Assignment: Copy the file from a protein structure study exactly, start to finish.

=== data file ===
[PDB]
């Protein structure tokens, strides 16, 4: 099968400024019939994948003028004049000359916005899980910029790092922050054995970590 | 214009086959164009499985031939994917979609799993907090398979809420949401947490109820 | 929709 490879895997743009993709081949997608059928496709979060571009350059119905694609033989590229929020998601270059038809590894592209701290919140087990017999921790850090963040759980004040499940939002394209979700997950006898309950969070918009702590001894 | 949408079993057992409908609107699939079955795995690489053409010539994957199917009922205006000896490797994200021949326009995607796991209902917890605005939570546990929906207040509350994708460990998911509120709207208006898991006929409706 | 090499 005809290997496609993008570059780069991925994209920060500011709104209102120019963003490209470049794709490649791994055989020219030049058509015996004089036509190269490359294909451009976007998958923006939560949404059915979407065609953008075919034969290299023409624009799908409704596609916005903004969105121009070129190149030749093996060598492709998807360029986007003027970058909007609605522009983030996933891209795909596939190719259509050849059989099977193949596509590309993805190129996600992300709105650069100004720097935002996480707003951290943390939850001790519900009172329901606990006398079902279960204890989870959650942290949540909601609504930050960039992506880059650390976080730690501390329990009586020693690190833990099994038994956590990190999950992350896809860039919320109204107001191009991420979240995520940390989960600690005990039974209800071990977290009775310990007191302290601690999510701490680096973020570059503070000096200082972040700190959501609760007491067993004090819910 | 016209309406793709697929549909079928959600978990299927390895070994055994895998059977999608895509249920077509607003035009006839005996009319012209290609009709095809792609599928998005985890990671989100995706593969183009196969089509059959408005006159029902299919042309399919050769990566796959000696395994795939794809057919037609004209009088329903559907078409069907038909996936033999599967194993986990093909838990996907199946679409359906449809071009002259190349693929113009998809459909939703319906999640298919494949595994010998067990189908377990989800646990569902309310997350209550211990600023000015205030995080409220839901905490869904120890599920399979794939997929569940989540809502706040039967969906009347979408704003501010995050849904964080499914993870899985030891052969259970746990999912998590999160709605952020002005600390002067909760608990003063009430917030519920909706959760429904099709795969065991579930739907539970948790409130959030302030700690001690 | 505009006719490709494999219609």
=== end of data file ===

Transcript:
[PDB]
């Protein structure tokens, strides 16, 4: 099968400024019939994948003028004049000359916005899980910029790092922050054995970590 | 214009086959164009499985031939994917979609799993907090398979809420949401947490109820 | 929709 490879895997743009993709081949997608059928496709979060571009350059119905694609033989590229929020998601270059038809590894592209701290919140087990017999921790850090963040759980004040499940939002394209979700997950006898309950969070918009702590001894 | 949408079993057992409908609107699939079955795995690489053409010539994957199917009922205006000896490797994200021949326009995607796991209902917890605005939570546990929906207040509350994708460990998911509120709207208006898991006929409706 | 090499 005809290997496609993008570059780069991925994209920060500011709104209102120019963003490209470049794709490649791994055989020219030049058509015996004089036509190269490359294909451009976007998958923006939560949404059915979407065609953008075919034969290299023409624009799908409704596609916005903004969105121009070129190149030749093996060598492709998807360029986007003027970058909007609605522009983030996933891209795909596939190719259509050849059989099977193949596509590309993805190129996600992300709105650069100004720097935002996480707003951290943390939850001790519900009172329901606990006398079902279960204890989870959650942290949540909601609504930050960039992506880059650390976080730690501390329990009586020693690190833990099994038994956590990190999950992350896809860039919320109204107001191009991420979240995520940390989960600690005990039974209800071990977290009775310990007191302290601690999510701490680096973020570059503070000096200082972040700190959501609760007491067993004090819910 | 016209309406793709697929549909079928959600978990299927390895070994055994895998059977999608895509249920077509607003035009006839005996009319012209290609009709095809792609599928998005985890990671989100995706593969183009196969089509059959408005006159029902299919042309399919050769990566796959000696395994795939794809057919037609004209009088329903559907078409069907038909996936033999599967194993986990093909838990996907199946679409359906449809071009002259190349693929113009998809459909939703319906999640298919494949595994010998067990189908377990989800646990569902309310997350209550211990600023000015205030995080409220839901905490869904120890599920399979794939997929569940989540809502706040039967969906009347979408704003501010995050849904964080499914993870899985030891052969259970746990999912998590999160709605952020002005600390002067909760608990003063009430917030519920909706959760429904099709795969065991579930739907539970948790409130959030302030700690001690 | 505009006719490709494999219609």